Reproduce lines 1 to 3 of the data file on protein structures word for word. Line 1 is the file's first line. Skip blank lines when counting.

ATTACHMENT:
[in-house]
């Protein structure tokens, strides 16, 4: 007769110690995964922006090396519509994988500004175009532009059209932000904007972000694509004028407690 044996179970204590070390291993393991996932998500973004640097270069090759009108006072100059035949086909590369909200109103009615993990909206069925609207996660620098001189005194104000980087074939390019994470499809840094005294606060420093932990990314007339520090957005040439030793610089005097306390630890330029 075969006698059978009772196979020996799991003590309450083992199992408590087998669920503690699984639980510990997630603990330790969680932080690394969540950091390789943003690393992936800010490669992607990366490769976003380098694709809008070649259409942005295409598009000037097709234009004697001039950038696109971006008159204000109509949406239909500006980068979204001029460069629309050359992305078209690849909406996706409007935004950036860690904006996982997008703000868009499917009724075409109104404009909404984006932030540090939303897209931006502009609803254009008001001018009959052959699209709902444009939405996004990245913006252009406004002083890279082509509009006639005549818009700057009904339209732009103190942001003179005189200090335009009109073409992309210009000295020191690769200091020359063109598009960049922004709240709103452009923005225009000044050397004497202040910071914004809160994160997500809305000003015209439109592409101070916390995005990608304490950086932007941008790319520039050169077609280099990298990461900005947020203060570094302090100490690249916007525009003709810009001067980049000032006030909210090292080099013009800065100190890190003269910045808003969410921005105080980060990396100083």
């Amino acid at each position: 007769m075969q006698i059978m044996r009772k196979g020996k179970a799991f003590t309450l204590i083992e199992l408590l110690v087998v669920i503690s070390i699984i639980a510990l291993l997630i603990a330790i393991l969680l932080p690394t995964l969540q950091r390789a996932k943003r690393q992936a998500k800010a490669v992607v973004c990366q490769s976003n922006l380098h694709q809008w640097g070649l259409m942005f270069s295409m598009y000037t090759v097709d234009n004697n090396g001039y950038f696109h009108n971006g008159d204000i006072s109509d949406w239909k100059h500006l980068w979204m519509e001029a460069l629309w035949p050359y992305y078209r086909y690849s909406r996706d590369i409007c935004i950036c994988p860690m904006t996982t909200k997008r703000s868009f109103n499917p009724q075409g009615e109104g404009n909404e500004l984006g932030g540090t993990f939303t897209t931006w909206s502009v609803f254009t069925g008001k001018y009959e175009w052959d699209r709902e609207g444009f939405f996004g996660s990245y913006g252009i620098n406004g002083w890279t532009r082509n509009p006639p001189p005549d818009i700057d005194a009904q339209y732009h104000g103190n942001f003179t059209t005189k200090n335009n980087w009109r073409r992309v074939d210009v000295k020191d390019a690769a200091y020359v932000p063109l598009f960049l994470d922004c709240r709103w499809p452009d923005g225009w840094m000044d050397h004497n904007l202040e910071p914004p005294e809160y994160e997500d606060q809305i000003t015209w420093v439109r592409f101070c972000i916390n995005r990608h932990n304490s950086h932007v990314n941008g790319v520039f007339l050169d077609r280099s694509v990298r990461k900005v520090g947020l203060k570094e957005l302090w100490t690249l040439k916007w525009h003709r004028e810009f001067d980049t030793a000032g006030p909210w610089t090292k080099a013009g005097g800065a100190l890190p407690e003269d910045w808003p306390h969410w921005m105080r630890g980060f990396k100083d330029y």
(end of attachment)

[in-house]
């Protein structure tokens, strides 16, 4: 007769110690995964922006090396519509994988500004175009532009059209932000904007972000694509004028407690 044996179970204590070390291993393991996932998500973004640097270069090759009108006072100059035949086909590369909200109103009615993990909206069925609207996660620098001189005194104000980087074939390019994470499809840094005294606060420093932990990314007339520090957005040439030793610089005097306390630890330029 075969006698059978009772196979020996799991003590309450083992199992408590087998669920503690699984639980510990997630603990330790969680932080690394969540950091390789943003690393992936800010490669992607990366490769976003380098694709809008070649259409942005295409598009000037097709234009004697001039950038696109971006008159204000109509949406239909500006980068979204001029460069629309050359992305078209690849909406996706409007935004950036860690904006996982997008703000868009499917009724075409109104404009909404984006932030540090939303897209931006502009609803254009008001001018009959052959699209709902444009939405996004990245913006252009406004002083890279082509509009006639005549818009700057009904339209732009103190942001003179005189200090335009009109073409992309210009000295020191690769200091020359063109598009960049922004709240709103452009923005225009000044050397004497202040910071914004809160994160997500809305000003015209439109592409101070916390995005990608304490950086932007941008790319520039050169077609280099990298990461900005947020203060570094302090100490690249916007525009003709810009001067980049000032006030909210090292080099013009800065100190890190003269910045808003969410921005105080980060990396100083």
């Amino acid at each position: 007769m075969q006698i059978m044996r009772k196979g020996k179970a799991f003590t309450l204590i083992e199992l408590l110690v087998v669920i503690s070390i699984i639980a510990l291993l997630i603990a330790i393991l969680l932080p690394t995964l969540q950091r390789a996932k943003r690393q992936a998500k800010a490669v992607v973004c990366q490769s976003n922006l380098h694709q809008w640097g070649l259409m942005f270069s295409m598009y000037t090759v097709d234009n004697n090396g001039y950038f696109h009108n971006g008159d204000i006072s109509d949406w239909k100059h500006l980068w979204m519509e001029a460069l629309w035949p050359y992305y078209r086909y690849s909406r996706d590369i409007c935004i950036c994988p860690m904006t996982t909200k997008r703000s868009f109103n499917p009724q075409g009615e109104g404009n909404e500004l984006g932030g540090t993990f939303t897209t931006w909206s502009v609803f254009t069925g008001k001018y009959e175009w052959d699209r709902e609207g444009f939405f996004g996660s990245y913006g252009i620098n406004g002083w890279t532009r082509n509009p006639p001189p005549d818009i700057d005194a009904q339209y732009h104000g103190n942001f003179t059209t005189k200090n335009n980087w009109r073409r992309v074939d210009v000295k020191d390019a690769a200091y020359v932000p063109l598009f960049l994470d922004c709240r709103w499809p452009d923005g225009w840094m000044d050397h004497n904007l202040e910071p914004p005294e809160y994160e997500d606060q809305i000003t015209w420093v439109r592409f101070c972000i916390n995005r990608h932990n304490s950086h932007v990314n941008g790319v520039f007339l050169d077609r280099s694509v990298r990461k900005v520090g947020l203060k570094e957005l302090w100490t690249l040439k916007w525009h003709r004028e810009f001067d980049t030793a000032g006030p909210w610089t090292k080099a013009g005097g800065a100190l890190p407690e003269d910045w808003p306390h969410w921005m105080r630890g980060f990396k100083d330029y």